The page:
Talk:Timeline of the Manhattan Project

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Untitled[edit]

_ _ Australia was also part of the project as Mark Oliphant was an australian. —Preceding unsigned comment added by Jm1234567890 (talkcontribs) 20:54, 13 March 2010 (UTC)

Start of the timeline[edit]

_ _ I'm inclined to push the start of the timeline back at least a few years earlier (with much less frequent milestones), and maybe far enuf to include discovery of radioactivity.
_ _ In any case, IMO the years should be subsections of at least 3 higher-order headings, e.g.

  • Context (or "Origins" or "Pre-conditions")
  • WWII and the Bomb (probably beginning with invasion of China or repudiation of Versailles, & ending with VJ Day)
  • Post-war

_ _ Feedback?
--Jerzyt 19:36, 29 March 2006 (UTC)

  • Well, it's suppose to be primarily the history of the U.S. program, not just nuclear weapons in general, so I think starting it with the Einstein/Szilard letter makes the most sense. I initially wrote it up to serve as a reference for editing the Manhattan Project article and other such purposes, because it is hard to keep all of these things straight, and only entered in the WWII-related info that seems immediately relevant (i.e. the entrance of the US into the war). So.. I'm inclined to say that there shouldn't be too much context here, just because it is a list which is meant to be optimized towards the Manhattan Project (rather than a Timeline of World War II or something like that). But I'm open to talk about it.
    --Fastfission 00:11, 30 March 2006 (UTC)
I think i need to emphasize the sparseness of the additions i'm talking abt, and i agree that the letter and the AEC are the points where 4 to 10 milestones per year should start and end. In fact, i think they are very close to where 1 (sub-)section per year should start and end, and that there is no need, outside the year-per-section portion, for more than a year or even a decade per bullet point. The logic of that is that the added milestonse are not a substitute for a full-scale WWII or nukes timeline -- nor would those other timelines substitute well for the additions, bcz they have too much info, too many milestones. Shall i try suggesting at least a few milestones? Milestones maybe not so much for context as for perspective?
--Jerzyt 00:14, 31 March 2006 (UTC)
You're of course welcome to add things! If there is anything that seems unnecessary we can talk about it afterwards. --Fastfission 16:07, 11 April 2006 (UTC)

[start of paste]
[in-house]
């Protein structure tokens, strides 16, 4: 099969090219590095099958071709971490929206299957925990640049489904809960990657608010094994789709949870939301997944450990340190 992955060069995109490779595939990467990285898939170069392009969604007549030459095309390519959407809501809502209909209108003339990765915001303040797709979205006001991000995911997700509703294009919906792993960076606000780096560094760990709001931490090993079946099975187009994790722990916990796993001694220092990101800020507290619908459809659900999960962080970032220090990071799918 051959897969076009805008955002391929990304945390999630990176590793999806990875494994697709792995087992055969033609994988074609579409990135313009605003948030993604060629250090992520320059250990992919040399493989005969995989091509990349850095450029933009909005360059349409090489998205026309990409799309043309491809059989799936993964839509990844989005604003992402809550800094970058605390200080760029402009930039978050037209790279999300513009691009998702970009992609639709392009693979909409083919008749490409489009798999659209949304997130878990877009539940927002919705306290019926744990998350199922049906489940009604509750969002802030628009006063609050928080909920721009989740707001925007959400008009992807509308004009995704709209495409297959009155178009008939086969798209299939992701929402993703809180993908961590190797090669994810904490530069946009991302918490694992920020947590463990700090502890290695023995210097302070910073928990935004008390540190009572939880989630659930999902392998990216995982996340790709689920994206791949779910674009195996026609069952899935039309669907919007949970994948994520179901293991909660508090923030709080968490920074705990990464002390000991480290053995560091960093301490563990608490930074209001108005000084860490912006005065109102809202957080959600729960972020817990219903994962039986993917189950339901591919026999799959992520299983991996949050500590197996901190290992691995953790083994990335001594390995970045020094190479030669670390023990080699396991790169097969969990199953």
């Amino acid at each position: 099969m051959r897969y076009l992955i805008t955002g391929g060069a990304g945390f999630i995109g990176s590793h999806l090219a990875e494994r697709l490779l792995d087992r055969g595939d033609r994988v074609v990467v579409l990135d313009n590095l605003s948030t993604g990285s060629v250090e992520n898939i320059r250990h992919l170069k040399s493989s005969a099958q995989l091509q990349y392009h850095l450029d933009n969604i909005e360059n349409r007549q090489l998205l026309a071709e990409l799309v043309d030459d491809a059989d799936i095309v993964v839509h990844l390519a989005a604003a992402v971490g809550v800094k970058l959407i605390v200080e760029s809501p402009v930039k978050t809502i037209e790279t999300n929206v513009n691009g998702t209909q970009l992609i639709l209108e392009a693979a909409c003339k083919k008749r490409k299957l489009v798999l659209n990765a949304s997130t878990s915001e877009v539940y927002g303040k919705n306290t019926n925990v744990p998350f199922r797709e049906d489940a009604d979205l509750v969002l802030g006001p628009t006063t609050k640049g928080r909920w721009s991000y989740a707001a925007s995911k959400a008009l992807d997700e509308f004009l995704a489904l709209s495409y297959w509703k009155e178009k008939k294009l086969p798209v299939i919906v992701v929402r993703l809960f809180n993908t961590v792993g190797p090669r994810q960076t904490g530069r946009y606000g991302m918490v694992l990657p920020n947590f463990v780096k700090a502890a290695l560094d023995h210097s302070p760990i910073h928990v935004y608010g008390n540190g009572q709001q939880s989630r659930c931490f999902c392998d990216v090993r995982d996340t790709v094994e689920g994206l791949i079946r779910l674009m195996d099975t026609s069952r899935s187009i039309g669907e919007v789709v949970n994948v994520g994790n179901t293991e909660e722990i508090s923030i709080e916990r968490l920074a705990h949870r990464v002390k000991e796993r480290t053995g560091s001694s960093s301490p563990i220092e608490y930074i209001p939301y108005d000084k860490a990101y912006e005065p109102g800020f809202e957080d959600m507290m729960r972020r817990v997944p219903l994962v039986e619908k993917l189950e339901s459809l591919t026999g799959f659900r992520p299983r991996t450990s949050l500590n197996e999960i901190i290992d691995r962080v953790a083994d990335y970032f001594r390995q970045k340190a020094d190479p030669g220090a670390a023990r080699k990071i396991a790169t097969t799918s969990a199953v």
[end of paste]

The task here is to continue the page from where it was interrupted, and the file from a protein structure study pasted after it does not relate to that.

Actually, my unpolished thots on this & my inexperience w/ timelines incline me more to brainstorming here first. E.g.:
Physics
Politics
2nd & 3rd Einstein letters
I think it's fine to end with the conversion to AEC, especially since that corresponded to a mission that was dramatically different (despite being intimately related). But there should be a lk not just to AEC, but to timeline(s) of Cold War and post-Soviet nuclear development.
I'm not sure this needs to be the "prelude" within Manh. Proj.; could be a Timeline of the Emergence of the Nuclear Age.
--Jerzyt 07:31, 12 April 2006 (UTC)

According to Stephane Groueff's book Manhattan Project: The Untold Story of the Making of the Atomic Bomb, Groves didn't purchase the site until the 24th, when he visited the site the day after he was named a general and had a meeting with Stimson and Marshall. JKBrooks85 02:54, 28 May 2006 (UTC)

Why does it say "he [Einstein] later regretted signing the letter"? Some more information about why he regretted it would be most helpful. Was it because signing the letter led to the creation of such a horrible bomb? What's the story here??Jedi Shadow 02:50, 16 April 2007 (UTC)

I think/feel that there should be an entry in 1938 for the discovery of fission of uranium. Were not for that event then no one would bother starting a weapons research program. —Preceding unsigned comment added by 76.182.224.116 (talk) 05:23, 9 February 2011 (UTC)

bohemian grove meeting?[edit]

In the article for Bohemian grove It says: